As the year-end for Creed approached, I initially found myself reflecting on a hugely successful year for our agency, our clients and our people. Whilst celebrating success is something, I plan to improve both personally and across the business, ironically, I was conscious that my thoughts had turned quickly to the coming 12 months and beyond.
These thoughts spanned across everything from growing and developing the team, diversifying our product offering to deploying award-winning solutions for our clients. But the one thing that really dawned on me was the uncertainty we face politically and technologically. This was all the more poignant, following a recent course I attended that covered what is known as a PESTLE analysis – which basically asks, how will your business or industry be affected by Political, Economic, Societal, Technological, Legal and Environmental changes/issues.
Without going into the depths of the subject or boring you to death with details of my musings, I have two conflicting views of how our industry may respond to the ‘B’ word. Although the reality may land somewhere in-between.
The first scenario could be that the market tightens. Budgets will be frozen or reduced, recruitment will be only unfrozen for business-critical roles and businesses will go into lockdown until the dust has settled and the effects of leaving are fully realised.
The second scenario being the polar opposite. Organisations that are already struggling in a candidate driven market where recruitment is already tough, who in many cases may find gaps in their workforce due to the legislation, would go all out to ensure the services they provide are maintained at all costs. This could be to avoid a loss in market share, a loss of contracts, a backlash on social media and so on – dependent on the type of business involved.
Either way or a combination of both, preparations need to be made to consider these impacts.
Then there’s the subject of how technology will impact recruitment in the coming years. Clearly, technology has consistently pushed recruitment, typically following the path of consumer marketing. The pace of this does seem to be speeding up, particularly the rhetoric around it. I have noticed a flurry of small niche businesses popping up, trying to resolve singular pain points of recruiters.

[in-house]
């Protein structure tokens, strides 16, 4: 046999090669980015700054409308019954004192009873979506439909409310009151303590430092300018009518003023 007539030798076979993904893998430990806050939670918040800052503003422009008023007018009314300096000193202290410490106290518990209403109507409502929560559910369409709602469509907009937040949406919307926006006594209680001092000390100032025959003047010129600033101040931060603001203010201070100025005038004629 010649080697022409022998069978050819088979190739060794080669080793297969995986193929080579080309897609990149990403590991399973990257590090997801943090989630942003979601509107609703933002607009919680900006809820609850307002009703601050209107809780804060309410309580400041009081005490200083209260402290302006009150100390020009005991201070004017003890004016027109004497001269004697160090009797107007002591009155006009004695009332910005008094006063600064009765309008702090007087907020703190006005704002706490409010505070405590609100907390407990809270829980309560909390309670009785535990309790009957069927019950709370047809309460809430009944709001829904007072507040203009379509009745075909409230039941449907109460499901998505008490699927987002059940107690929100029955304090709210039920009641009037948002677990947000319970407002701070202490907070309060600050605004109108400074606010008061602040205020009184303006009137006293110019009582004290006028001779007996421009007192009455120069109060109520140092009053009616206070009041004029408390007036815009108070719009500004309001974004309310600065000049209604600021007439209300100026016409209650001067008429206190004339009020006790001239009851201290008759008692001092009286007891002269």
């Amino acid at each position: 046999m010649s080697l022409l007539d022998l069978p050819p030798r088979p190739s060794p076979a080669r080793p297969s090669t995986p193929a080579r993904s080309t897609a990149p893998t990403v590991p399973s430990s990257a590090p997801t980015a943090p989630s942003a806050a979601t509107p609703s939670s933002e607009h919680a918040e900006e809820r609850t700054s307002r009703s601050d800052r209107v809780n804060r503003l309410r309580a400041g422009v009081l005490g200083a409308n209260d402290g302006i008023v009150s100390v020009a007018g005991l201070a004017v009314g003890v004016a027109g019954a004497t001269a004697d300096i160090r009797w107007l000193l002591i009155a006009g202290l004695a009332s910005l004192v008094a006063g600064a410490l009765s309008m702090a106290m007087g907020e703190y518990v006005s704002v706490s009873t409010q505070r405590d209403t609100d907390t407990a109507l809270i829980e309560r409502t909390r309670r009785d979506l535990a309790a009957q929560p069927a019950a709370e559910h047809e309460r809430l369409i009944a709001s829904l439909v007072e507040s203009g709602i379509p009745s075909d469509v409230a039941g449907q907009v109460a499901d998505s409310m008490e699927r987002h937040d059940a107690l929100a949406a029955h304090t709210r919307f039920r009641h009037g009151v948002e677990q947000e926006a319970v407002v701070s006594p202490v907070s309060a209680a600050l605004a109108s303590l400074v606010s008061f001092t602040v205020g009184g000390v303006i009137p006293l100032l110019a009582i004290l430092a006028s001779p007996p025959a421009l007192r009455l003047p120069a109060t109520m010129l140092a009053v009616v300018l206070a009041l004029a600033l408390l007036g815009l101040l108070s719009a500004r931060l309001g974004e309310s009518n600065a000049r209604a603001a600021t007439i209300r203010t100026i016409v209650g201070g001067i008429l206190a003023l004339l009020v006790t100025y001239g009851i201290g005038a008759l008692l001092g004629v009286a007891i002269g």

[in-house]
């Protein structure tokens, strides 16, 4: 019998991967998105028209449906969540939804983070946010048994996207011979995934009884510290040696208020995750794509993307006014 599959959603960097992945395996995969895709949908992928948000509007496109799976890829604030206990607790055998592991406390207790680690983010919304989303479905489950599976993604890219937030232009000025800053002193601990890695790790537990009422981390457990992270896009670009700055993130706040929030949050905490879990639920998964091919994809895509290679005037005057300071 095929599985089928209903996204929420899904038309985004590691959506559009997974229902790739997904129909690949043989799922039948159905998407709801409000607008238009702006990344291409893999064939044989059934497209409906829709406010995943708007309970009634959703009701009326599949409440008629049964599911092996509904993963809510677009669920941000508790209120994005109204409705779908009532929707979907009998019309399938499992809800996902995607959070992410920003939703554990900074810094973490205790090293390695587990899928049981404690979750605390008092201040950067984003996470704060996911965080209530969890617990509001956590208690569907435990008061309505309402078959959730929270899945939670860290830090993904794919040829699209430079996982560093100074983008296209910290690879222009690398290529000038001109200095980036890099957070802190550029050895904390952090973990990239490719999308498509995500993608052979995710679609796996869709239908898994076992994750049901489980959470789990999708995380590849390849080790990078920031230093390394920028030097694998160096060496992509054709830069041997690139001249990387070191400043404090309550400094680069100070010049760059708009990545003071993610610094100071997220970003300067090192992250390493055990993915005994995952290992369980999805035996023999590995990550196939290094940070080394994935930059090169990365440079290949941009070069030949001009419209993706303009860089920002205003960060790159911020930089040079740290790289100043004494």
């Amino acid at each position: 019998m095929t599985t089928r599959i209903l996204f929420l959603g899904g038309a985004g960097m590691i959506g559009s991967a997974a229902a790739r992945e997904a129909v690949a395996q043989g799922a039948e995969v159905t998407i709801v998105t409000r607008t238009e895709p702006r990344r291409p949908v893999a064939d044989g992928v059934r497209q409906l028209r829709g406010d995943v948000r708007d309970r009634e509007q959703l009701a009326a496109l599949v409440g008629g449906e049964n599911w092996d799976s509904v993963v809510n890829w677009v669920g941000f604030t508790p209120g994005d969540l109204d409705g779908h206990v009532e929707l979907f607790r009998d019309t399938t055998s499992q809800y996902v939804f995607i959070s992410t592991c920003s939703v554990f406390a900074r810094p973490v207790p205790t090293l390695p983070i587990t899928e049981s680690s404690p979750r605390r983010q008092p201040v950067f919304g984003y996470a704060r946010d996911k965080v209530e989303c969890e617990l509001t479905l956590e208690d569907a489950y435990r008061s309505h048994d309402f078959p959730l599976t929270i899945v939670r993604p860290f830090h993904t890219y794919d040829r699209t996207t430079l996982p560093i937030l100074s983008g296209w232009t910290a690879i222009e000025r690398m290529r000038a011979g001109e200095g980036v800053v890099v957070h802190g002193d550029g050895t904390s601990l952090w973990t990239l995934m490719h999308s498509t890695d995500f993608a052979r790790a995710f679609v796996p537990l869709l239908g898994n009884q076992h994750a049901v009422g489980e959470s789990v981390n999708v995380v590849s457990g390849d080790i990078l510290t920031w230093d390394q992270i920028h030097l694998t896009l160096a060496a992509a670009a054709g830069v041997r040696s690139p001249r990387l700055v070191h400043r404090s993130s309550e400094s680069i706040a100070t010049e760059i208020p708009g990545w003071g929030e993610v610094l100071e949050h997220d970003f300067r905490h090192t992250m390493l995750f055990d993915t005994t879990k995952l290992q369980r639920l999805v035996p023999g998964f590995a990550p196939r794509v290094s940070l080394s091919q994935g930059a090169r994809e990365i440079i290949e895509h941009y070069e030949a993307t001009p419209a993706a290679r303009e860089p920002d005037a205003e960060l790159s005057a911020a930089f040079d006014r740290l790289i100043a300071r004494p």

Theoretically, changes are coming thick and fast with technology, AI and ‘automation’. However, the reality of this is debatable. There is clearly some huge ground being made with slicker (ATS) application processes, video interviewing software and chatbots but we’re yet to see a major shift, at least a successful one, in talent attraction approaches outside of programmatic, evolved social media strategies and product upgrades from the likes of Indeed.
Google Jobs is yet to make an impact, but it undoubtedly will – especially once monetised and I expect the likes of Jobrapido, Ziprecruiter and Adzuna operating on pay per application models, to all challenge the traditional job board approach in the coming months and year.
I think it’s fair to say that the pace of technology has exponentially increased since the early 2000’s in our industry. Though I do not believe the majority of businesses have kept up with it and therefore the opportunity to build and showcase your employer brand whilst making huge savings (both in money and time) are there to be grabbed.